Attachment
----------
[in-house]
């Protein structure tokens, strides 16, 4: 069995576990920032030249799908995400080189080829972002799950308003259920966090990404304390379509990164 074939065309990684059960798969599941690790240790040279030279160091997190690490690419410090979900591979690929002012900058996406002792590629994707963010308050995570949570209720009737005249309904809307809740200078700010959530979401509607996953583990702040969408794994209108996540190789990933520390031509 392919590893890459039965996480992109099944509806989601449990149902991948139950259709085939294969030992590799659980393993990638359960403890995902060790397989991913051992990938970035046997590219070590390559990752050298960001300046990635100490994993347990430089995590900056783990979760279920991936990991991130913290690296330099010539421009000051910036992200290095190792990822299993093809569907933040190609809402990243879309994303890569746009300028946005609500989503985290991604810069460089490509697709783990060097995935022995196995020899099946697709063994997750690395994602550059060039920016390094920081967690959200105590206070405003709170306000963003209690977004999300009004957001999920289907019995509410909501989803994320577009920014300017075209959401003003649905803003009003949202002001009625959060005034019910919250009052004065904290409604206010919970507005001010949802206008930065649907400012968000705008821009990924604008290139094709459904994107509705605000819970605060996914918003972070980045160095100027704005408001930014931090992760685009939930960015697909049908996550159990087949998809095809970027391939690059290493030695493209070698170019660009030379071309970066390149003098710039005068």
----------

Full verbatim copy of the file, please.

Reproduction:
[in-house]
């Protein structure tokens, strides 16, 4: 069995576990920032030249799908995400080189080829972002799950308003259920966090990404304390379509990164 074939065309990684059960798969599941690790240790040279030279160091997190690490690419410090979900591979690929002012900058996406002792590629994707963010308050995570949570209720009737005249309904809307809740200078700010959530979401509607996953583990702040969408794994209108996540190789990933520390031509 392919590893890459039965996480992109099944509806989601449990149902991948139950259709085939294969030992590799659980393993990638359960403890995902060790397989991913051992990938970035046997590219070590390559990752050298960001300046990635100490994993347990430089995590900056783990979760279920991936990991991130913290690296330099010539421009000051910036992200290095190792990822299993093809569907933040190609809402990243879309994303890569746009300028946005609500989503985290991604810069460089490509697709783990060097995935022995196995020899099946697709063994997750690395994602550059060039920016390094920081967690959200105590206070405003709170306000963003209690977004999300009004957001999920289907019995509410909501989803994320577009920014300017075209959401003003649905803003009003949202002001009625959060005034019910919250009052004065904290409604206010919970507005001010949802206008930065649907400012968000705008821009990924604008290139094709459904994107509705605000819970605060996914918003972070980045160095100027704005408001930014931090992760685009939930960015697909049908996550159990087949998809095809970027391939690059290493030695493209070698170019660009030379071309970066390149003098710039005068």